Routing in Virtual Earth Web Service

I’ve been working on this one for a while and it kind of completes the basics for getting started with the Virtual Earth Web Service. The Routing Service in VEWS allows for route calculation and itinerary creation.  The following will get you started using the routing service. In this sample I’ll instantiate the service request, pass the points into an array, set options for the route object, get the route object back and parse the information into a table for viewing.

First things first, add a web reference to the route service.


Next, the following code will provide you with the route itinerary starting at lat/lon (40, –120) then stopping for some Starbucks coffee at lat/lon (40.5, –120.5) and ending at lat/lon (41, –121). The inline documentation should help explain what’s happening. The ASPX and Code-behind are available below.


using System;
using System.Web;
using System.Web.UI.WebControls;
using VEWSX.TokenService;
using VEWSX.RouteService;

namespace VEWSX
    public partial class Route : System.Web.UI.Page
        protected void Page_Load(object sender, EventArgs e)
            //Labels are hidden when the page loads
            Label3.Visible = false;
            Table1.Visible = false;

        protected void Button1_Click(object sender, EventArgs e)
            //Authenticate and get a token
            string myToken = Authenticate.Authentication(Page.Request.UserHostAddress);
            //Instantiate Route Request
            RouteRequest myRouteRequest = new RouteRequest();
            myRouteRequest.Credentials = new RouteService.Credentials();
            myRouteRequest.Credentials.Token = myToken;
            //Create an array of points (this could also be addresses, versus lat/lons
            RouteService.Waypoint[] waypoints = new RouteService.Waypoint[3];
            waypoints[0] = new RouteService.Waypoint();
            waypoints[0].Description = “Start”;
            waypoints[0].Location = new RouteService.Location();
            waypoints[0].Location.Latitude = 40;
            waypoints[0].Location.Longitude = -120;
            waypoints[1] = new RouteService.Waypoint();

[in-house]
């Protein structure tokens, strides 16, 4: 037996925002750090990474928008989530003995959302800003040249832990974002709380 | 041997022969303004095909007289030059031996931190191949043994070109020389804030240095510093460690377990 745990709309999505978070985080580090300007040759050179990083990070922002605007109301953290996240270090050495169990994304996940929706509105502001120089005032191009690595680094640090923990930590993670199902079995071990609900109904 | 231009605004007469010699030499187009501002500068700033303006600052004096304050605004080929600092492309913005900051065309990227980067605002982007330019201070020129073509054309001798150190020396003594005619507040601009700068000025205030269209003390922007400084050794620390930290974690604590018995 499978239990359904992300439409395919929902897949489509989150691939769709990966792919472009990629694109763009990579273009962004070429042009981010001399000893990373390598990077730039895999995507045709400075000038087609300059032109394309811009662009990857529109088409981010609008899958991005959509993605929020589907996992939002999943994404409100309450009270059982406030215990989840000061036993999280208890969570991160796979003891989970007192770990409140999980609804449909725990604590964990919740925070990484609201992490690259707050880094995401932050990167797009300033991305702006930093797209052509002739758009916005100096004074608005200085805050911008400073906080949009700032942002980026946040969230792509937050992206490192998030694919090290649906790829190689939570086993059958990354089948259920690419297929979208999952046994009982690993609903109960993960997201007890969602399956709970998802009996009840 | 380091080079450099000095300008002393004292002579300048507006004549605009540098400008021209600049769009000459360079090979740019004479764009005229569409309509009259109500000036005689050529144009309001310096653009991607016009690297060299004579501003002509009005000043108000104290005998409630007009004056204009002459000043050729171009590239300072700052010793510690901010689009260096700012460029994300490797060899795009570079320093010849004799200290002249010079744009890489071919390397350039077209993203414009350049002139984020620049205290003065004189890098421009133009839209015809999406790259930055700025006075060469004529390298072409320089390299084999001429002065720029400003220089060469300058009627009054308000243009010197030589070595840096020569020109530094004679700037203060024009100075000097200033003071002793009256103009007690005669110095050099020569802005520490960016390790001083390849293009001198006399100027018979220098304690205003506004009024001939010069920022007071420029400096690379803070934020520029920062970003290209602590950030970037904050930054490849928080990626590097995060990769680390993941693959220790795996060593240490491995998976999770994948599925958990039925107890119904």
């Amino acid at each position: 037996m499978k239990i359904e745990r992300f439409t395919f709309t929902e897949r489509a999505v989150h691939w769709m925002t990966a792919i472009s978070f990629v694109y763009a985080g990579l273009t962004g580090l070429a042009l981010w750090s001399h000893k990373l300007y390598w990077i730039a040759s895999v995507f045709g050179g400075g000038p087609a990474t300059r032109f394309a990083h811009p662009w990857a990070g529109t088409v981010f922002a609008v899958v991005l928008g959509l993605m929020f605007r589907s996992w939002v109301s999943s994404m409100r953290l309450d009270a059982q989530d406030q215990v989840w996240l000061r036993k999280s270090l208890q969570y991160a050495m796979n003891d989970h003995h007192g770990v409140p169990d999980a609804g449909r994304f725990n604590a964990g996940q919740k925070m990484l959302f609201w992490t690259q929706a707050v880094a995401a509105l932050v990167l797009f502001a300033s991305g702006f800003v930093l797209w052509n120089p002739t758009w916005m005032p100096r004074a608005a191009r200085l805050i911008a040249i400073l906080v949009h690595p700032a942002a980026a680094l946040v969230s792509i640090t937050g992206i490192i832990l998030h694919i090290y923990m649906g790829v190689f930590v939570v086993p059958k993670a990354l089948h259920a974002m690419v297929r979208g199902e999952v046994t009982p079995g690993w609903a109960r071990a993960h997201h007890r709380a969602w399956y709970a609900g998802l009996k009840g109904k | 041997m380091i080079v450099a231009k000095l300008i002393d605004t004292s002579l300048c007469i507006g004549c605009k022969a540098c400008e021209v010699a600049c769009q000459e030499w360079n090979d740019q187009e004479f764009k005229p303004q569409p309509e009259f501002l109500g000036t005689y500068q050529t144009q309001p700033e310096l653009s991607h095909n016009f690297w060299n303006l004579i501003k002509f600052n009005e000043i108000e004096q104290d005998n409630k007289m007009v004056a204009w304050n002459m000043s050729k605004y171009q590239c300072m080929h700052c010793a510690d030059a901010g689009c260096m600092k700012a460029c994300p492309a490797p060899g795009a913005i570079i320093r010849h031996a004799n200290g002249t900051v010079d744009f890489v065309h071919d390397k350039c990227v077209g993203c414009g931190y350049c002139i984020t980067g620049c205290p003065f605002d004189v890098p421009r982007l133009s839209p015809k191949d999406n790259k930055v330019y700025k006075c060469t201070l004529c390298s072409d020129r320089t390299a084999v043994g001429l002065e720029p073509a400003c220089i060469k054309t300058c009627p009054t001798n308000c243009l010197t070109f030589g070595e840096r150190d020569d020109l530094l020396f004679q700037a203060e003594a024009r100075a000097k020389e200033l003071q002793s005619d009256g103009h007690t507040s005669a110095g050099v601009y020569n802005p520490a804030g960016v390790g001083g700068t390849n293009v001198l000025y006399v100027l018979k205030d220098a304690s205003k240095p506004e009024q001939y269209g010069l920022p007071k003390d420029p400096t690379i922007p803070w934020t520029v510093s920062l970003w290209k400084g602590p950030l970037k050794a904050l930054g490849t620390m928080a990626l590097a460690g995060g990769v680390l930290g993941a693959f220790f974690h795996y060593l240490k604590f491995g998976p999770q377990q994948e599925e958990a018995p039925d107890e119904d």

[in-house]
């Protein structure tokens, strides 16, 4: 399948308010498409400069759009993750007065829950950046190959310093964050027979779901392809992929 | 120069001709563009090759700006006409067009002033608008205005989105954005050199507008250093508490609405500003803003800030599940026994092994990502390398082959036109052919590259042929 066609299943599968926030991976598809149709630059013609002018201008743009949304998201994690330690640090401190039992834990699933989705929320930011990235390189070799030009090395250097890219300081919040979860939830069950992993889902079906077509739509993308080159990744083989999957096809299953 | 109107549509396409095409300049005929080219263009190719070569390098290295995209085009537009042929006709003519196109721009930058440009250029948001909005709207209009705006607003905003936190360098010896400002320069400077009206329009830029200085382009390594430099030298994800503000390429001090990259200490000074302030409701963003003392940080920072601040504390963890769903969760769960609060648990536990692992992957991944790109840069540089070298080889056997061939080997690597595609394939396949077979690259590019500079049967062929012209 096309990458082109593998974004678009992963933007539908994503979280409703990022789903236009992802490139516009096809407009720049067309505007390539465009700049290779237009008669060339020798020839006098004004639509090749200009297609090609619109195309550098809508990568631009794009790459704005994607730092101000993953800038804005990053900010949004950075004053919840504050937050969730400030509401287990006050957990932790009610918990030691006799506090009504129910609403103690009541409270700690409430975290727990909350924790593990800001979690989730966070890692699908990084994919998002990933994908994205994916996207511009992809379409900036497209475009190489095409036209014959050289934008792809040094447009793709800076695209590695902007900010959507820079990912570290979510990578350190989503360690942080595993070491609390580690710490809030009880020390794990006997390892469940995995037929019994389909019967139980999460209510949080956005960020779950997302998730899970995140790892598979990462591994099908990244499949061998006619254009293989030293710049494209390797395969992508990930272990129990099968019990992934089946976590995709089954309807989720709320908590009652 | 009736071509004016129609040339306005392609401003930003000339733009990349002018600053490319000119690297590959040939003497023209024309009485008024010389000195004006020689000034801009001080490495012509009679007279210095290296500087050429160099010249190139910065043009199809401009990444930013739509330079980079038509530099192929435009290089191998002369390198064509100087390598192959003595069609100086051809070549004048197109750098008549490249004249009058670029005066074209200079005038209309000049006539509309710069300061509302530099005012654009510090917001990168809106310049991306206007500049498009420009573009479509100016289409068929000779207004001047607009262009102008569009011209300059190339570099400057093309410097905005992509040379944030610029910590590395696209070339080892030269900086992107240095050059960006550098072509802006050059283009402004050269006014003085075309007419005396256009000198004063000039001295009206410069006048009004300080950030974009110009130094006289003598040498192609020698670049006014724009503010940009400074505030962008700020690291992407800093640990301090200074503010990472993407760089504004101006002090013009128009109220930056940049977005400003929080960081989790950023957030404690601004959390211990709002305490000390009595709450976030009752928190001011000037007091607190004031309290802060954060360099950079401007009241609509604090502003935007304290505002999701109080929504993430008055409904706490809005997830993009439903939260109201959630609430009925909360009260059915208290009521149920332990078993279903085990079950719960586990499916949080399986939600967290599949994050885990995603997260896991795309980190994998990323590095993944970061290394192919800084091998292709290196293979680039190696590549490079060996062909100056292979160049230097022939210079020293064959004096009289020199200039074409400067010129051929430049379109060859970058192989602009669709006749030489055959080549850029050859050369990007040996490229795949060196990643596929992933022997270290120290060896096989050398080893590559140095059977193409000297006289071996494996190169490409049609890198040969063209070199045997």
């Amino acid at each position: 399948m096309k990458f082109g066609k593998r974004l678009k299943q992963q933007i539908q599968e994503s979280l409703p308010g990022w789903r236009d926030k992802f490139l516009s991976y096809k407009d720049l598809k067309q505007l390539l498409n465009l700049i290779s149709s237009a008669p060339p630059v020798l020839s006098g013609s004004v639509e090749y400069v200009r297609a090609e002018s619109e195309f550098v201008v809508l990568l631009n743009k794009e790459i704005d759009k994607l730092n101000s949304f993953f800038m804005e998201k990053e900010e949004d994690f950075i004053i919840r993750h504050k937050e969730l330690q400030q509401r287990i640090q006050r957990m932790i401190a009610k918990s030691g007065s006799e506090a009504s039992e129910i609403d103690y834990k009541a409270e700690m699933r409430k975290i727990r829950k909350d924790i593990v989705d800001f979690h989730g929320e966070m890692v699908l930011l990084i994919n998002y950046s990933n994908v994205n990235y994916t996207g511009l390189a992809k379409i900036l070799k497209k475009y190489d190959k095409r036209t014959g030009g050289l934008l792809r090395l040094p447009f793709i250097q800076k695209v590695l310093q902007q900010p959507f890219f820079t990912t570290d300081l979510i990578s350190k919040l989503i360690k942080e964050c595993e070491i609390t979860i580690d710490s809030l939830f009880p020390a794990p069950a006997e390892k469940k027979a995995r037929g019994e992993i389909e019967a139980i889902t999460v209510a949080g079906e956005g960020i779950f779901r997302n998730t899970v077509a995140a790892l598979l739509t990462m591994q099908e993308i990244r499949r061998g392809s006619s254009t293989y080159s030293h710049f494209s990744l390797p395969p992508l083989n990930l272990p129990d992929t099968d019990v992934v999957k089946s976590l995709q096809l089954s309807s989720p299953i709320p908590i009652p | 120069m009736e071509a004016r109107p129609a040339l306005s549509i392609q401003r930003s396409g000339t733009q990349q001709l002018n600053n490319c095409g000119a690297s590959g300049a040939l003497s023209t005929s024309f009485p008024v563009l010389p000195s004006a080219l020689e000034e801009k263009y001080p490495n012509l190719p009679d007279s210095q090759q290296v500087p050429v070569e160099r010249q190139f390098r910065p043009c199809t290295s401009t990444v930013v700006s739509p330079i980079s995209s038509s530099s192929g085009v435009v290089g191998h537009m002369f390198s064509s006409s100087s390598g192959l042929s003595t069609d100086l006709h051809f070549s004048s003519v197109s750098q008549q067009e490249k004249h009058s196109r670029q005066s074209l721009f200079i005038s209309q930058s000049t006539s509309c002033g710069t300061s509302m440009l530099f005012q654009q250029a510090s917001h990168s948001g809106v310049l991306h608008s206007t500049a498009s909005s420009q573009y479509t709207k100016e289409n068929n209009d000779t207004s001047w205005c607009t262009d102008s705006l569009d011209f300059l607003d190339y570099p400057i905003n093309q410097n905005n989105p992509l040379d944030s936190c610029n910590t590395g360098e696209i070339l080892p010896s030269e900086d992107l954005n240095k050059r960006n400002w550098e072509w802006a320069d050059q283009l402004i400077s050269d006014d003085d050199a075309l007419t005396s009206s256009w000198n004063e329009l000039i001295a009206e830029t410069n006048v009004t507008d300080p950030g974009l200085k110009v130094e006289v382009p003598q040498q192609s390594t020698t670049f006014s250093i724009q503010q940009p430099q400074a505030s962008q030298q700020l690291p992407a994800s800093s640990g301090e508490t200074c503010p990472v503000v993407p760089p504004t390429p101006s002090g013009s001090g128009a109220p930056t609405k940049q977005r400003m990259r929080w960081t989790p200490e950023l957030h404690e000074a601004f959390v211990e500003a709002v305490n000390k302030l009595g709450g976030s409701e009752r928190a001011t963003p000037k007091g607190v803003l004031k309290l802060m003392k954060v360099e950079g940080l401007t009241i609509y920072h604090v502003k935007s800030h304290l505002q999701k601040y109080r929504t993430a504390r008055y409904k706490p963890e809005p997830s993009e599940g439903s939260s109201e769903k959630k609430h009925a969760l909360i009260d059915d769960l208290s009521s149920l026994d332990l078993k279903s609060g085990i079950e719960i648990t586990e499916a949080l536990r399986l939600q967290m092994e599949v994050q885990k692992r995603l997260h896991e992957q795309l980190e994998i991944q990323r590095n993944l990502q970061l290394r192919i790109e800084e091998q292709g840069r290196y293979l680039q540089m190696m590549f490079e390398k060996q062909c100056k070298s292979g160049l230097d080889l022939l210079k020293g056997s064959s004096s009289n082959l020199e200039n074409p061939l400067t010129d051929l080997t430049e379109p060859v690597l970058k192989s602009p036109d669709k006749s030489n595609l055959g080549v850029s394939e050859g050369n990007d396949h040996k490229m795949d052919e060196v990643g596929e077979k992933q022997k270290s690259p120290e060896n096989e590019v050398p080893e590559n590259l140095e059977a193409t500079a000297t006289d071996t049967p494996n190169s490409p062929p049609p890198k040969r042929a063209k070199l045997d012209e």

waypoints[1].Description = “Starbucks”;
            waypoints[1].Location = new RouteService.Location();
            waypoints[1].Location.Latitude = 40.5;
            waypoints[1].Location.Longitude = -120.5;
            waypoints[2] = new RouteService.Waypoint();
            waypoints[2].Description = “End”;
            waypoints[2].Location = new RouteService.Location();
            waypoints[2].Location.Latitude = 41;
            waypoints[2].Location.Longitude = -121;
            //Pass the array into the Route Request object
            myRouteRequest.Waypoints = waypoints;
            //Creation Route options
            RouteOptions myRouteOptions = new RouteOptions();
            //Set travel mode – Driving or Walking
            myRouteOptions.Mode = TravelMode.Driving;
            //Set the optimization type – MinimizeDistance or MinimizeTime
            myRouteOptions.Optimization = RouteOptimization.MinimizeDistance;
            //Set the use of traffic conditions – TrafficBasedRouteAndTime, TrafficBasedTime, or None
            myRouteOptions.TrafficUsage = TrafficUsage.None;
            //Pass the Route Options to the Route Object
            myRouteRequest.Options = myRouteOptions;
            //Instatiate Route Service Request
            RouteService.RouteServiceClient myRouteServiceClient = new RouteService.RouteServiceClient();
            //Instantiate Route response
            RouteService.RouteResponse myRouteResponse;
            //Calculate the Route
            myRouteResponse = myRouteServiceClient.CalculateRoute(myRouteRequest);
            //Instantiate Route Leg
            RouteService.RouteLeg myRouteLeg;
            //Create directions, parse them and put them in a table
            string directions = “”;
            TableRow tRow = new TableRow();
            TableCell tCell0 = new TableCell();
            tCell0.VerticalAlign = VerticalAlign.Top;
            tCell0.Text = “”;
            for (int i = 0; i < myRouteResponse.Result.Legs.Length; i++)
                myRouteLeg = myRouteResponse.Result.Legs[i];

                for (int j = 0; j < myRouteLeg.Itinerary.Length; j++)
                    directions = directions + myRouteLeg.Itinerary[j].Text
                        + ” (” + Math.Round(myRouteLeg.Itinerary[j].Summary.Distance, 2) + ” miles, ”
                        + (myRouteLeg.Itinerary[j].Summary.TimeInSeconds / 60) + “mins)”
                        + “<br/>”;

            tCell0.Text += directions;
            Label3.Visible = true;
            Table1.Visible = true;


<%@ Page Language=”C#” AutoEventWireup=”true” CodeBehind=”Route.aspx.cs” Inherits=”VEWSX.Route” %>

<!DOCTYPE html PUBLIC “-//W3C//DTD XHTML 1.0 Transitional//EN” “”>

<html xmlns=”” >
<head runat=”server”>
    <title>Untitled Page</title>
    <form id=”form1″ runat=”server”>
        <br />
            <asp:Button ID=”Button1″ runat=”server” onclick=”Button1_Click”
                Text=”Get Route” />
        <asp:Label ID=”Label3″ runat=”server” Text=”Results”></asp:Label>
        <br />
        <asp:Table ID=”Table1″ runat=”server” Height=”387px” Width=”444px”>

Here’s what you should end up with:


Pretty simple, but hopefully this will provide you with the information you need to get your routing application up and running. I didn’t do error handling, so make sure you include that with your application. Specifically, when you’re making your service calls.


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